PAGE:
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How does one define "Summit-Fi?"

Discussion in 'High-end Audio Forum' started by timestretch, Dec 10, 2011.
  1. Timestretch
    At what point do you say that a certain piece of hardware is "Summit-Fi" or just hi-fi or even mid-fi or entry level? Can a complete setup be Summit-Fi material if some of the individual components are "average?" Is "the end-game audio setup" even actually attainable, or is it just an imaginary goalpost that will only ever be temporarily touched by its seekers before it moves to a new horizon? Does anybody even consider the term "Summit-Fi" as a legitimate term for describing equipment quality, or is it only just the slick name of head-fi.org's high-end audio subforum?  
    If there are answers to these questions, I suppose they differ from user to user. I think my setup is on the path that leads up the metaphorical mountain trail toward the "Summit-Fi," but I'm not there yet. I'm not sure at what point I'll feel that I am there. Sometimes, when the music bewitches me fully, I am sure that I have already reached the summit, and that better audio doesn't exist or doesn't matter. Other times, I wonder just what the flagship headphones and the big amplifiers are really like, or even what the next flagships will be like.
    Have any of the visitors of this particular subforum of the larger head-fi community thought about this? I believe some of you who are regulars to this section have spent more on audio equipment than I earn in a year. Surely some of you feel you have "reached the summit," right?
  2. Uncle Erik Contributor
    You're right, the definition is tough.
    I look at it a couple of ways.  First, I generally consider gear that's over $1,000.  But that's not a hard line.  I'd put something like the HD-650 in here because it really is that good.  Then there's used gear which goes under $1,000, but is excellent.  And retail values vary - at one time you could get a new K-1000 for $400.  Would anyone argue the K-1000 doesn't belong?
    The other consideration is if something isn't a compromised product.  Lots and lots of things are here.  Especially the cheap tube amps.  The problem is that some expensive stuff is also  compromised or cheap stuff in an expensive case.  Where to draw that line is contentious.  I won't get into my definition now because it won't go over well with some and I'd like to see this discussion stay in the theoretical.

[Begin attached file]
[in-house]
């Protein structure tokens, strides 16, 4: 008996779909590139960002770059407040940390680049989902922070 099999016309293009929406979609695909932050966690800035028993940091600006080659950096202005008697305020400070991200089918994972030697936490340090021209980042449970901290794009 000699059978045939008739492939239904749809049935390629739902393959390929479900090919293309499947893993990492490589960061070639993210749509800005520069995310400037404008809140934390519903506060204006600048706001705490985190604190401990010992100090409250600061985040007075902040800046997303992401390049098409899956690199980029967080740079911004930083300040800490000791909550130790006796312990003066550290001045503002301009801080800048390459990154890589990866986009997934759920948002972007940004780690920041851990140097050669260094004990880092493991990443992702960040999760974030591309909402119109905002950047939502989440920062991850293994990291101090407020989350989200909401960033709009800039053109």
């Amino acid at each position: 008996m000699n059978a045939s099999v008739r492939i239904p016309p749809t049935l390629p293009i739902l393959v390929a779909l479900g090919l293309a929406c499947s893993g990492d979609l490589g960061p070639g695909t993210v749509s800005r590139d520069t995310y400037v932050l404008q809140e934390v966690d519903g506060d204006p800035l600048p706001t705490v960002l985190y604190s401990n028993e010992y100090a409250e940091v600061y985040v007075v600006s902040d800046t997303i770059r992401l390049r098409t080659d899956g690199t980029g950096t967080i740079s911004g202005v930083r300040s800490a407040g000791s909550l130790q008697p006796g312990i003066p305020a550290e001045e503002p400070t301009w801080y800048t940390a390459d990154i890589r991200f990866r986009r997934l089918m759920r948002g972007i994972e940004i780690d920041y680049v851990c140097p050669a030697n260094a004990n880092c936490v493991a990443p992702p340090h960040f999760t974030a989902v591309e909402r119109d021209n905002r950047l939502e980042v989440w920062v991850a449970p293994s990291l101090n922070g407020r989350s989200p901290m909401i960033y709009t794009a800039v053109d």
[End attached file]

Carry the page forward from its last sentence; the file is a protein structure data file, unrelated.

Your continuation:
3. Edoardo
    I agree with Uncle Erik...
    It's weird. There have always been 1000+$ headphones, but Since the HD800s, the T1s and the Audezes's entered the market, most head-fiers's dream-rigs  suddently started to look cheap, mid-fi systems. 
    I'm speaking about the k701, k702, HD600, HD650, DT880, DT990...  Their disappearence from the forums left me wordless. 
    Amps have always been pretty expensive though, but it really seems that since a couple of releases ago, or after the moltiplication of the balanced amps available in the market, your budget would have better be tripled to put a post here...
    I mean, if we didn't go electrostatic or vintage, less than two years ago, any of those headphones with any 500/1000-dollar SS amp were unanimously considered a top-notch system. 
    Now, that system would just sound "fine". 
  4. InnerSpace
    I like "path" and "mountain trail" in your OP, because it's definitely a journey, but it's multi-dimensional rather than linear.  I found myself appreciating "a" "b" and "c" in some of my early rigs, while being aware that "d" "e" and "f" were lacking, and then I would move on and get "a" "c" "d" and "e", and I would think, if I could still have "b" with this it would be great, and if I could have "f" too it would be really great ... in other words, I think we build up a mental checklist over many years, we experience various virtues in random and incomplete combinations, and we develop a strongly personal - and possibly idiosyncratic - construct of exactly what a perfect system would be, if only it existed in the real world.
    And then one day - if you're lucky - a system exactly matches that personal construct, and that's your Summit-Fi system.
    Does it have to be necessarily expensive?  No, not necessarily, but it probably will be.  The many years of trial and error tend to lead to an appreciation for good fundamentals, which aren't cheap.  And the last step - adding the "z", if you like - will probably be costly.  My own Summit-Fi system cost nearly $18k, but I don't feel bad about it.  It's my personal enthusiasm, and my only hobby, and I drive a seven-year-old car, etc.  Summit-Fi HP systems are cheap compared to cars, and houses, and watches, or whatever else might have floated your boat if your tastes had gone another way.

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